They’re coming. ‘I know, I know,’ she called out into the freezing air. She had to get out of the village. It had all happened so quickly. Why couldn’t she just have done what she was supposed to do today? If she had just gone there instead, this wouldn’t be happening. Her legs burned from running and her toes felt numb in the bitter January chill. Snow had been falling in the village for three days, and forecasters predicted the coldest winter for decades was on its way. As she passed McCabe’s garage, co-proprietor Tim McCabe was alarmed at the state of her. He considered calling out to see if she was OK, but his brother Peter had told him to stay out of sight. Tim watched her cross the bridge and head towards the entrance to Moncreiffe Wood, thinking she looked worse than he’d seen her for a long time.

He eyed his van keys on the office table, before deciding it’d be quicker on foot – if he hurried he could catch up to her, no problem. His phone buzzed in his pocket. Peter. He answered it. ‘Aye, I know. I can handle it,’ Tim growled at his brother. ‘Just get back here, will you? I don’t see why I should be the one taking all the risk.’ He hung up and stuffed his phone deep into the pocket of his overalls. I don’t see why he even asked me if he doesn’t trust me, Tim thought, as he watched her figure disappear up the snow-covered path between the trees. Her chest tightened, as if caught in a vice, as she struggled to run uphill.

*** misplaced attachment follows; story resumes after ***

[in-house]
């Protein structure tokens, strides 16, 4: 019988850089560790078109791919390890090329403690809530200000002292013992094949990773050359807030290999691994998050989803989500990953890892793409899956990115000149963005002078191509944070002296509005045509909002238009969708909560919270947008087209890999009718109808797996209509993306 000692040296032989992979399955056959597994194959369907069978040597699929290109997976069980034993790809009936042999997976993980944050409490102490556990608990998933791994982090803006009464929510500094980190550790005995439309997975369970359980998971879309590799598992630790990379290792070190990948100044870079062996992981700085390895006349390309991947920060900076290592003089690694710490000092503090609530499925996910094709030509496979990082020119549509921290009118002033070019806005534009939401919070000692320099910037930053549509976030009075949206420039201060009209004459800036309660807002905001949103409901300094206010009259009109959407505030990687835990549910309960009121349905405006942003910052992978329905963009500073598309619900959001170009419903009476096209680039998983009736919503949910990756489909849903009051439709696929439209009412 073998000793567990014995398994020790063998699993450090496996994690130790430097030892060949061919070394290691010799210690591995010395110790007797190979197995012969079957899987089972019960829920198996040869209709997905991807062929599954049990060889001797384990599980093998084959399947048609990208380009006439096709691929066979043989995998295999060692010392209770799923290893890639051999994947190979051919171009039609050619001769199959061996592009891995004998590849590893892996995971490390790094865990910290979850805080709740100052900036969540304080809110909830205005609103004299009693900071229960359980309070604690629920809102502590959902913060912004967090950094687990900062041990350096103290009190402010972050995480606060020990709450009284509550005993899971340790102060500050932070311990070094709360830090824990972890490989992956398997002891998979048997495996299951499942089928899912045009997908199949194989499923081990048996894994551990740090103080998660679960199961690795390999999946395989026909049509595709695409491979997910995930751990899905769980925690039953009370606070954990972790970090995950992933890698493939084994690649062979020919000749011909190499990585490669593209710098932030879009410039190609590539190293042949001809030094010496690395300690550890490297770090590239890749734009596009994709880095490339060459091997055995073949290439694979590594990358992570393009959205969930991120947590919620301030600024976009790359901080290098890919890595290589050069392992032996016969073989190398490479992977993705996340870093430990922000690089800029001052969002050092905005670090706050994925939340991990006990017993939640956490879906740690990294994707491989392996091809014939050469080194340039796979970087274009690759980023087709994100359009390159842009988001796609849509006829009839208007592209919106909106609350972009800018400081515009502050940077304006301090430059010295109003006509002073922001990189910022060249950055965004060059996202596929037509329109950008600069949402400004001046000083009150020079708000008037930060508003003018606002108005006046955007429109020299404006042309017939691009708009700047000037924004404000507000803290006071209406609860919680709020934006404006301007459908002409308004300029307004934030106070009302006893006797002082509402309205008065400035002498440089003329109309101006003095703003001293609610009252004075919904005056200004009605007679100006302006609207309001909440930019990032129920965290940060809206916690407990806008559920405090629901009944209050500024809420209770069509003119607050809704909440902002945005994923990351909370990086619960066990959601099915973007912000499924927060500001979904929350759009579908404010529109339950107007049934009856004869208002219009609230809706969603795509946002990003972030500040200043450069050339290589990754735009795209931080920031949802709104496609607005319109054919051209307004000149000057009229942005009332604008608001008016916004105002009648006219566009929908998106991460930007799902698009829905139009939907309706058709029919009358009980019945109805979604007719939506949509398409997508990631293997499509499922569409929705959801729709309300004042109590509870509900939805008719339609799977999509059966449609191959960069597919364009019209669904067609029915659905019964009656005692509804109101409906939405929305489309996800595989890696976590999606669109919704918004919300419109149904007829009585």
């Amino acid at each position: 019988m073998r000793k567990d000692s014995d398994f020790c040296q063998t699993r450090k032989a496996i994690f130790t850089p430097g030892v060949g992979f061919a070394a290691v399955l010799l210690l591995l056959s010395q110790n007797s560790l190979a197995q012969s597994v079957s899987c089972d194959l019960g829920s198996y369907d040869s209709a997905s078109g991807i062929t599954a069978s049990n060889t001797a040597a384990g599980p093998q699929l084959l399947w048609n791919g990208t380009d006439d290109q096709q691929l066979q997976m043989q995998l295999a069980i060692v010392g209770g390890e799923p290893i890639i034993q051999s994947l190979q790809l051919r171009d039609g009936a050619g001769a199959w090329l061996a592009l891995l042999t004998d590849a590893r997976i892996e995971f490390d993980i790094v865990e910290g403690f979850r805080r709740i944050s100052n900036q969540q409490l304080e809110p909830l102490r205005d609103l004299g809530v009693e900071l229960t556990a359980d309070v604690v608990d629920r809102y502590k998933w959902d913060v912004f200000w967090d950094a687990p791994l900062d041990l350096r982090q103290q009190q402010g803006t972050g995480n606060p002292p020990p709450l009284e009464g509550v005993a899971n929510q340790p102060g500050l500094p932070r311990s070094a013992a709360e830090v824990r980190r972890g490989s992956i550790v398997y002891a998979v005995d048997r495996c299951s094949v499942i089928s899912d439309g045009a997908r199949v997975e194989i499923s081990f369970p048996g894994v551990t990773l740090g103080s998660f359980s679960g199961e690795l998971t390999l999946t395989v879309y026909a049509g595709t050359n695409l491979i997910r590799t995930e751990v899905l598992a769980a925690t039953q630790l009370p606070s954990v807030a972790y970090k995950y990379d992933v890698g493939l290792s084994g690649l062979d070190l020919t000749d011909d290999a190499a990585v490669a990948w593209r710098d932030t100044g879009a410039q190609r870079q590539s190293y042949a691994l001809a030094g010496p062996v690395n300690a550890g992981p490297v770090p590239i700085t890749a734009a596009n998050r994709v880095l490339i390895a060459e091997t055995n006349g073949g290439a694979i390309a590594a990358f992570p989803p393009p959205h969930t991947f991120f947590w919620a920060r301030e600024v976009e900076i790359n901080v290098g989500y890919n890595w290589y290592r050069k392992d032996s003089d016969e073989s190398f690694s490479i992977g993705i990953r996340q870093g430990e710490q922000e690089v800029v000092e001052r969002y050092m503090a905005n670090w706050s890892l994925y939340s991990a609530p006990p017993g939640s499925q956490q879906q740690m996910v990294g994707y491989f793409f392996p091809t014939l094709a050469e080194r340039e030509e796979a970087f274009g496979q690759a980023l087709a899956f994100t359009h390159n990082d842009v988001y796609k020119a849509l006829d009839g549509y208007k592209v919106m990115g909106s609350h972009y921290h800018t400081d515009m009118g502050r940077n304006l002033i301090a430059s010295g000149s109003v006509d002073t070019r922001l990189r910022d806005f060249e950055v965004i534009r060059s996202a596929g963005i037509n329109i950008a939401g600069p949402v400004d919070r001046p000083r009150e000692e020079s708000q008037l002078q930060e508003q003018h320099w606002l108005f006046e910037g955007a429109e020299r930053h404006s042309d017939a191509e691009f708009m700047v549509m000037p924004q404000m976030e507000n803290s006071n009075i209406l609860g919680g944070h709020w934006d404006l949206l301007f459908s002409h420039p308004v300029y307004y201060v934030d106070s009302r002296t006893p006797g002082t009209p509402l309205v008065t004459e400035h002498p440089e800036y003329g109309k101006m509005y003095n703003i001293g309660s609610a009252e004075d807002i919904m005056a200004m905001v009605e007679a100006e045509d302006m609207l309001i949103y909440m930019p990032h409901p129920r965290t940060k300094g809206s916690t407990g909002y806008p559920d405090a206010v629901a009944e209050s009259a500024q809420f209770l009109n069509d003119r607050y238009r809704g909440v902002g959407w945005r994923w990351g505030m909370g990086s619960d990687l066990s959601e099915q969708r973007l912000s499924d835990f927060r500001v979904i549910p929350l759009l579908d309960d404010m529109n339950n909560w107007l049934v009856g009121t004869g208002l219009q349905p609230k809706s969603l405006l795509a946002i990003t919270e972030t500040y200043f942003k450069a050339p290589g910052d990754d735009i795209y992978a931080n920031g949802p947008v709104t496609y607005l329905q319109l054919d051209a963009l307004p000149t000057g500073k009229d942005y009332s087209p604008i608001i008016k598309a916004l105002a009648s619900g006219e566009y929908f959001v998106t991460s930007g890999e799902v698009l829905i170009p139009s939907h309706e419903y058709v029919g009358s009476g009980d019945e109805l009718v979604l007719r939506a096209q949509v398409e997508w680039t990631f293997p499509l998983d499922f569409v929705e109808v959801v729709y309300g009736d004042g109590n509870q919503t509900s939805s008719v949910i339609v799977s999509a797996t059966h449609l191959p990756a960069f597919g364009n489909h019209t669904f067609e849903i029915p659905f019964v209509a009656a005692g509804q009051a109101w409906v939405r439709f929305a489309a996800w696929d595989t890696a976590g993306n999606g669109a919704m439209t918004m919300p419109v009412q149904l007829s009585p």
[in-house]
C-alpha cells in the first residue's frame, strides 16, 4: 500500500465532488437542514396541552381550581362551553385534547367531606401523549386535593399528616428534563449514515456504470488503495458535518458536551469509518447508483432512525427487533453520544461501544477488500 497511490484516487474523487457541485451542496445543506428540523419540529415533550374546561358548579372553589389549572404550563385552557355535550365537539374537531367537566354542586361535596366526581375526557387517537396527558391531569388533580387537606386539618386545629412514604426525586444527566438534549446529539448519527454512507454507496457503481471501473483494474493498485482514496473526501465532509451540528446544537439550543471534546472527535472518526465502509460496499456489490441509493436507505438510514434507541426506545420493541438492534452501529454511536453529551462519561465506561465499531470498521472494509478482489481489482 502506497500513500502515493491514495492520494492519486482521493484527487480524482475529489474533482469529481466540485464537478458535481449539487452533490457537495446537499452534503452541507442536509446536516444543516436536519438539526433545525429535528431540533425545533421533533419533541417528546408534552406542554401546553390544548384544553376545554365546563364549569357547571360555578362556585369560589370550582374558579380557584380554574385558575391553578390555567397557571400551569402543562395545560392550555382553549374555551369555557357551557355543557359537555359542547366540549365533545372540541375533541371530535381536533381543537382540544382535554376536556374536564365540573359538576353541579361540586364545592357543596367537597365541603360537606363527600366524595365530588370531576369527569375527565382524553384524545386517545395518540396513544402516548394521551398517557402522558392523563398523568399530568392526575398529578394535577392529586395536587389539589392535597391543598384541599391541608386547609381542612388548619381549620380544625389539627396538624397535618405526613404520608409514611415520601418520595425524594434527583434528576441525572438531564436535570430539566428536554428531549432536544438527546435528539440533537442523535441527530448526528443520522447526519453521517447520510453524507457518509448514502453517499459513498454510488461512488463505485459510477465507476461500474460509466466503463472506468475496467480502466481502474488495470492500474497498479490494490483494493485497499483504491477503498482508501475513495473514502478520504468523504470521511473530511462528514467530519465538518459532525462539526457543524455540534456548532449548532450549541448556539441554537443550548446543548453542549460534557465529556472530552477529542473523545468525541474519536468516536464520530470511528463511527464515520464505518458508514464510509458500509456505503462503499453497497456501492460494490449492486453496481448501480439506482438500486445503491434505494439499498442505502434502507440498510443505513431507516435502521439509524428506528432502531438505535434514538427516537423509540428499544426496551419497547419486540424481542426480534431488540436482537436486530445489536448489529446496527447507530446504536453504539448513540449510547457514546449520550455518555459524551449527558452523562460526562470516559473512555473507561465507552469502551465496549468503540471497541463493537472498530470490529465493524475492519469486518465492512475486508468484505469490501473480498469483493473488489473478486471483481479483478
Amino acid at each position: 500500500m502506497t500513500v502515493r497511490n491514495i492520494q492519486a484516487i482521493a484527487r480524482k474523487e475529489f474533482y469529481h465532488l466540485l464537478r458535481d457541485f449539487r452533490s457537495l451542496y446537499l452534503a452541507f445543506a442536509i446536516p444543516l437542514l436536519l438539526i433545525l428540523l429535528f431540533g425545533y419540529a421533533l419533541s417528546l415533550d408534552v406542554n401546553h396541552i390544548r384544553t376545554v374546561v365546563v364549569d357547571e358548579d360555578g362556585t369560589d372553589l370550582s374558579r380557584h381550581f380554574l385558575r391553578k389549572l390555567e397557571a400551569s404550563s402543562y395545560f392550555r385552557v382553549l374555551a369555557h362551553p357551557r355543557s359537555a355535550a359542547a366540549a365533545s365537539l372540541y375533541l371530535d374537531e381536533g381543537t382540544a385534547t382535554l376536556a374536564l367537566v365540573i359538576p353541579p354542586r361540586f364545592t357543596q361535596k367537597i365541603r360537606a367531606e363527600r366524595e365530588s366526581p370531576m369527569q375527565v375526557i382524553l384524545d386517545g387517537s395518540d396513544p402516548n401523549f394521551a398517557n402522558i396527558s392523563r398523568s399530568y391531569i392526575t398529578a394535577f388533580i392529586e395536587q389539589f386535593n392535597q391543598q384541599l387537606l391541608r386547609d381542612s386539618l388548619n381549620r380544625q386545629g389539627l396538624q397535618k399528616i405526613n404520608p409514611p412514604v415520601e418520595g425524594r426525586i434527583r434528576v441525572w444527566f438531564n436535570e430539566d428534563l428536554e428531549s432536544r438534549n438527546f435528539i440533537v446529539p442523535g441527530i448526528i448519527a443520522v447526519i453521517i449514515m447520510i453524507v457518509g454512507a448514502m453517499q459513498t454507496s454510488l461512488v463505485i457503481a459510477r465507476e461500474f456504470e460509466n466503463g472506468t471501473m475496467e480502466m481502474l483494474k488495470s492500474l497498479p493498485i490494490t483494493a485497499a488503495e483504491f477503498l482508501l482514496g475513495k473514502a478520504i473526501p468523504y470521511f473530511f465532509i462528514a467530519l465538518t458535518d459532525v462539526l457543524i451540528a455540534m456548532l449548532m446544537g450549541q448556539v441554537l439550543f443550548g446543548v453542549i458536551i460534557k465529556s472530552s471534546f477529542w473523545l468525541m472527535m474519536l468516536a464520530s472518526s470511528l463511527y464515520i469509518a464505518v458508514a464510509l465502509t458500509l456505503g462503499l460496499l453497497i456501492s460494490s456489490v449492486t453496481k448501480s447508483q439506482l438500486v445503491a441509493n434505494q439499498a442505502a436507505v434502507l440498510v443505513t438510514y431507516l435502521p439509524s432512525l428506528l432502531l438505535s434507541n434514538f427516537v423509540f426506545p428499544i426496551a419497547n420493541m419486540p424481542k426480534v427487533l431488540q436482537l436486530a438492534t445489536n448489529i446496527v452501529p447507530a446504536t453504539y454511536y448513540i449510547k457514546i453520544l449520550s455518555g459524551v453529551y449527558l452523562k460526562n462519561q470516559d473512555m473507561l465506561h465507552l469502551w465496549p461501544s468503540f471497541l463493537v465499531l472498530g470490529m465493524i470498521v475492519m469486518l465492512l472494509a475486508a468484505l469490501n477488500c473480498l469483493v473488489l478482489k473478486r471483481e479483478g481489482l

Her heart pounded, and she jumped at the sound of the collared doves scattering above her. Their sudden flight caused snow to fall from the branches onto her already sweat-soaked hair. She ran because she’d panicked. It was just so awful – she couldn’t bear it. ‘OK, calm down, calm down.’ She tried to remember to breathe. In and out. In and out. She couldn’t think. Her brain seemed to have locked away her ability to process thoughts and she couldn’t find the key, no matter how hard she tried.

All she felt was a heavy fog. A cloudy mist floating inside her head where the solution to this horrific problem should be. Why did she have to listen to them? Her fists tightened into balls and she hammered them against her thighs. She wanted to cry out. For something, anything to fix it. ‘What are you staring at?’ she screamed at a passing jogger, who’d simply glanced her way from further up the track while adjusting the handles on her rucksack. The girl couldn’t handle this on her own any longer. They were going to be so angry with her. She sobbed uncontrollably and paced back and forth up the track, tugging on her knotted hair. Her whole body trembled in the freezing cold.